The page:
IBM controls open source license question

Summary:When I wrote about Computer Associates Senior VP Sam Greenblatt's cunning plan, I assumed he wanted to replace the CDDL with a template, and encourage companies to?use template-based licenses instead of BSD or GPL licenses.

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When I wrote about Computer Associates Senior VP Sam Greenblatt's cunning plan, I assumed he wanted to replace the CDDL with a template, and encourage companies to?use template-based licenses instead of BSD or GPL licenses.

I didn't think he was proposing to replace the GPL. That's the market's job.

The key to?his plan is IBM's cooperation. I noted?that Greenblatt and Computer Associates were only talking to IBM.

Whatever license plan IBM chooses to support will become the most common plan for commercial open source. IBM is the largest player on the sell-side of the commercial open source market. They are the big dog.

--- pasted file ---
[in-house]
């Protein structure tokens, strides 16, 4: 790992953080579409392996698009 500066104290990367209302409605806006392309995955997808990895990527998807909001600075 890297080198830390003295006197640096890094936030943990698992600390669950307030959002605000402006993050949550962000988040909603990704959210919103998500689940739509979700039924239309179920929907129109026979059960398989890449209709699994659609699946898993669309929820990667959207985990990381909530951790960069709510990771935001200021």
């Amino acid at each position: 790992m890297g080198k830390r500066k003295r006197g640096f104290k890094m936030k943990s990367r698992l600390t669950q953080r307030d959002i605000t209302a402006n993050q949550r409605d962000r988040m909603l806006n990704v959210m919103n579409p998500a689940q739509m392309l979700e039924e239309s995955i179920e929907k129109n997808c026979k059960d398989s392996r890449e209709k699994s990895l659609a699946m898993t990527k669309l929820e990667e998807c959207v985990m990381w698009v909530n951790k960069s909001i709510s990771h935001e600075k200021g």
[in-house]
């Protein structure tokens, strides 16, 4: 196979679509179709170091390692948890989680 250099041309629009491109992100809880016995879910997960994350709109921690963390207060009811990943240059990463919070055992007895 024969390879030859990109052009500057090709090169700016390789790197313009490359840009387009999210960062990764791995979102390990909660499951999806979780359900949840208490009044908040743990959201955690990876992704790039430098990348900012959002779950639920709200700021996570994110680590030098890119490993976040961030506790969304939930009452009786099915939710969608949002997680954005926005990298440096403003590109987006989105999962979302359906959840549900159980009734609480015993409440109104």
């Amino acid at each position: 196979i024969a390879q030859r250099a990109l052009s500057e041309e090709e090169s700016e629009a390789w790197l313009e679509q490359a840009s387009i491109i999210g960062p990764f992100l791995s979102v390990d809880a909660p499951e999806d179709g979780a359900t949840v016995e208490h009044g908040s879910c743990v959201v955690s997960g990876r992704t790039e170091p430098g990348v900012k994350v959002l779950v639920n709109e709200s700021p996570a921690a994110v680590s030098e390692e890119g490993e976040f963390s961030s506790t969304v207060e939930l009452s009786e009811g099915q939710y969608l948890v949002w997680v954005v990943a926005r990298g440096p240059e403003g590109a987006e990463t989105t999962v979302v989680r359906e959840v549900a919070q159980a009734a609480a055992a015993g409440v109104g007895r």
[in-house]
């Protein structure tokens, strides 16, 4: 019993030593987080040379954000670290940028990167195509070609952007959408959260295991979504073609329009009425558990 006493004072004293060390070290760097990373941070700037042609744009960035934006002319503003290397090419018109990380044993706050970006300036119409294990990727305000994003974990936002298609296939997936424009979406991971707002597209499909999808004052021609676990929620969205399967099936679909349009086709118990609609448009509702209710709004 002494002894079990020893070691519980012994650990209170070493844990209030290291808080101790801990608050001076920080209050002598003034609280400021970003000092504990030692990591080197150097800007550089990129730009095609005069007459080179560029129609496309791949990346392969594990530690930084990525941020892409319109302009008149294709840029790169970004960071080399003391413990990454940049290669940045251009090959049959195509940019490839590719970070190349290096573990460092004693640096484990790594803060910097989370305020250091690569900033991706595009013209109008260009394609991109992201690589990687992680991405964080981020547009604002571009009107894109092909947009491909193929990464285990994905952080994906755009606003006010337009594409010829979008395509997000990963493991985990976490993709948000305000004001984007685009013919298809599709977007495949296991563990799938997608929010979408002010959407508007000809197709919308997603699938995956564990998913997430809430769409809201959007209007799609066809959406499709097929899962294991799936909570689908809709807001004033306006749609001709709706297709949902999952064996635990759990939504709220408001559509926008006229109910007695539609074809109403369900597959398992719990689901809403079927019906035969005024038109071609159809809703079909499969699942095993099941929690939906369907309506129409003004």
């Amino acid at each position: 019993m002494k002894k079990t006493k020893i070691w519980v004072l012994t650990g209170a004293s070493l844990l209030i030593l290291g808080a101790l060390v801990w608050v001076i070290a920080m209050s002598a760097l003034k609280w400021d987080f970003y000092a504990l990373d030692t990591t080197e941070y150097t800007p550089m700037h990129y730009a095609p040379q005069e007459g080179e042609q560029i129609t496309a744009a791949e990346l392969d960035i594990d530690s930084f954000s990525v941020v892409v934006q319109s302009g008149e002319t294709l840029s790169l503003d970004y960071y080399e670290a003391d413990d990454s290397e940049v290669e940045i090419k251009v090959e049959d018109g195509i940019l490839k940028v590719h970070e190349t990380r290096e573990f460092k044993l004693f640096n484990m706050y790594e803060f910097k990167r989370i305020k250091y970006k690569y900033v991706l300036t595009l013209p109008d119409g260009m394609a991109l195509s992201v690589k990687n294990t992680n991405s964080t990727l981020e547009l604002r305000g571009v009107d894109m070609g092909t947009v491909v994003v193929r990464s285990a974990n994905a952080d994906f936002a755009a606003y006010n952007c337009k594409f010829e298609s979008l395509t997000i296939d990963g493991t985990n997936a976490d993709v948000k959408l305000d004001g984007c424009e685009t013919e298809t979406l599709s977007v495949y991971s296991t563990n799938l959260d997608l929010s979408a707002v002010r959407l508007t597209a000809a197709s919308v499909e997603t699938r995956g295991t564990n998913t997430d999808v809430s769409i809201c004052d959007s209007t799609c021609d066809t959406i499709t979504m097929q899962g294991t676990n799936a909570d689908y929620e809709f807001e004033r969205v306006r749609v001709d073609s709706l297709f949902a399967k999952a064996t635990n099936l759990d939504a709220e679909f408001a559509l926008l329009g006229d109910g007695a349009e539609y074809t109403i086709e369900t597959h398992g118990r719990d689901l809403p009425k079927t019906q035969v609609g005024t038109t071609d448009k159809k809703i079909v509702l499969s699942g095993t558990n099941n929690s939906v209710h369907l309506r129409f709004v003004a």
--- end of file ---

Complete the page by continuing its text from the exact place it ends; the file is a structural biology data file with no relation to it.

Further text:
IBM's current position is all over the map.

IBM is the steward of the OSI license?and has been defending the GPL in court against SCO. IBM also has two other OSI-approved open source licenses, the Common Public License?and IBM Public License.??There are 58 OSI licenses in all.

The OSI is trying to negotiate this down?to, say, three. Greenblatt's plan is a leak from inside those discussions. When someone inside a discussion leaks a proposal to the outside, it's usually done to exert some public pressure on the people inside. Greenblatt wants IBM's customers to encourage?Big Blue?toward the template.

The bottom line, however, is that the decision here is IBM's. IBM could support the GPL, it could support the CDDL template, or it could push the OSI toward something else entirely.

How do you feel, seeing IBM in such a powerful position? Are you warm and fuzzy with it, or cold and clammy? Let us know what you think in TalkBack.

Topics: IBM

About

Dana Blankenhorn has been a business journalist since 1978, and has covered technology since 1982. He launched the Interactive Age Daily, the first daily coverage of the Internet to launch with a magazine, in September 1994.

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